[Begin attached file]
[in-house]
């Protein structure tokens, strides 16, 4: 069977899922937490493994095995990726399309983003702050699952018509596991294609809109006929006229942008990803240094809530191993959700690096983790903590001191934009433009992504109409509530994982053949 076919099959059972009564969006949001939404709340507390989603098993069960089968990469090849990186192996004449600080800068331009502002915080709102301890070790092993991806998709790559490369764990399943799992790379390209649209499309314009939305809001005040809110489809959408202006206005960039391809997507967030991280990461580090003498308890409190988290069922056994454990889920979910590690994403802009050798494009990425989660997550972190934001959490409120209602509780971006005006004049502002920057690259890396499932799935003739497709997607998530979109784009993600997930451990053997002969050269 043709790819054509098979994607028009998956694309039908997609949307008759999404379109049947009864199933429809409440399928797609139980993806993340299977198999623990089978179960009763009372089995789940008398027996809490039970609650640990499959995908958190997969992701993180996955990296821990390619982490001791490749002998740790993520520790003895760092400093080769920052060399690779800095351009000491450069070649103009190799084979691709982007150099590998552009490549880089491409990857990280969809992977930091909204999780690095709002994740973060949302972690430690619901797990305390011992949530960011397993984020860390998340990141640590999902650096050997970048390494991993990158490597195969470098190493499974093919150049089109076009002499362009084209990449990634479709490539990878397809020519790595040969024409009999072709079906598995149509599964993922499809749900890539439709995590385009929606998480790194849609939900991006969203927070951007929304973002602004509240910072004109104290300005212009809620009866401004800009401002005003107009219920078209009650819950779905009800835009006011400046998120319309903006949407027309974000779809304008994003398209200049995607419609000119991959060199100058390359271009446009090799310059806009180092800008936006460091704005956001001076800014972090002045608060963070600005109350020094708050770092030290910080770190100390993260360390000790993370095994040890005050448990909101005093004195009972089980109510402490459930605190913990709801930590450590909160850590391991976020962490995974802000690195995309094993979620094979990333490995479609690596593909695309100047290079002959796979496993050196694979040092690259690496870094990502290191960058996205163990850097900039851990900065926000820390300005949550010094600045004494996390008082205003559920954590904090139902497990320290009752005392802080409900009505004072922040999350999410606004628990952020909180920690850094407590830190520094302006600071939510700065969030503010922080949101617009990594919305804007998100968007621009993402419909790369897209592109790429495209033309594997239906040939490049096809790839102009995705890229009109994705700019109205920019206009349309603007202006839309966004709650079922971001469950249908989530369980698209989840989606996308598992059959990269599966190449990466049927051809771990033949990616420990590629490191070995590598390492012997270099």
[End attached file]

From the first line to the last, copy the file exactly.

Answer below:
[in-house]
């Protein structure tokens, strides 16, 4: 069977899922937490493994095995990726399309983003702050699952018509596991294609809109006929006229942008990803240094809530191993959700690096983790903590001191934009433009992504109409509530994982053949 076919099959059972009564969006949001939404709340507390989603098993069960089968990469090849990186192996004449600080800068331009502002915080709102301890070790092993991806998709790559490369764990399943799992790379390209649209499309314009939305809001005040809110489809959408202006206005960039391809997507967030991280990461580090003498308890409190988290069922056994454990889920979910590690994403802009050798494009990425989660997550972190934001959490409120209602509780971006005006004049502002920057690259890396499932799935003739497709997607998530979109784009993600997930451990053997002969050269 043709790819054509098979994607028009998956694309039908997609949307008759999404379109049947009864199933429809409440399928797609139980993806993340299977198999623990089978179960009763009372089995789940008398027996809490039970609650640990499959995908958190997969992701993180996955990296821990390619982490001791490749002998740790993520520790003895760092400093080769920052060399690779800095351009000491450069070649103009190799084979691709982007150099590998552009490549880089491409990857990280969809992977930091909204999780690095709002994740973060949302972690430690619901797990305390011992949530960011397993984020860390998340990141640590999902650096050997970048390494991993990158490597195969470098190493499974093919150049089109076009002499362009084209990449990634479709490539990878397809020519790595040969024409009999072709079906598995149509599964993922499809749900890539439709995590385009929606998480790194849609939900991006969203927070951007929304973002602004509240910072004109104290300005212009809620009866401004800009401002005003107009219920078209009650819950779905009800835009006011400046998120319309903006949407027309974000779809304008994003398209200049995607419609000119991959060199100058390359271009446009090799310059806009180092800008936006460091704005956001001076800014972090002045608060963070600005109350020094708050770092030290910080770190100390993260360390000790993370095994040890005050448990909101005093004195009972089980109510402490459930605190913990709801930590450590909160850590391991976020962490995974802000690195995309094993979620094979990333490995479609690596593909695309100047290079002959796979496993050196694979040092690259690496870094990502290191960058996205163990850097900039851990900065926000820390300005949550010094600045004494996390008082205003559920954590904090139902497990320290009752005392802080409900009505004072922040999350999410606004628990952020909180920690850094407590830190520094302006600071939510700065969030503010922080949101617009990594919305804007998100968007621009993402419909790369897209592109790429495209033309594997239906040939490049096809790839102009995705890229009109994705700019109205920019206009349309603007202006839309966004709650079922971001469950249908989530369980698209989840989606996308598992059959990269599966190449990466049927051809771990033949990616420990590629490191070995590598390492012997270099």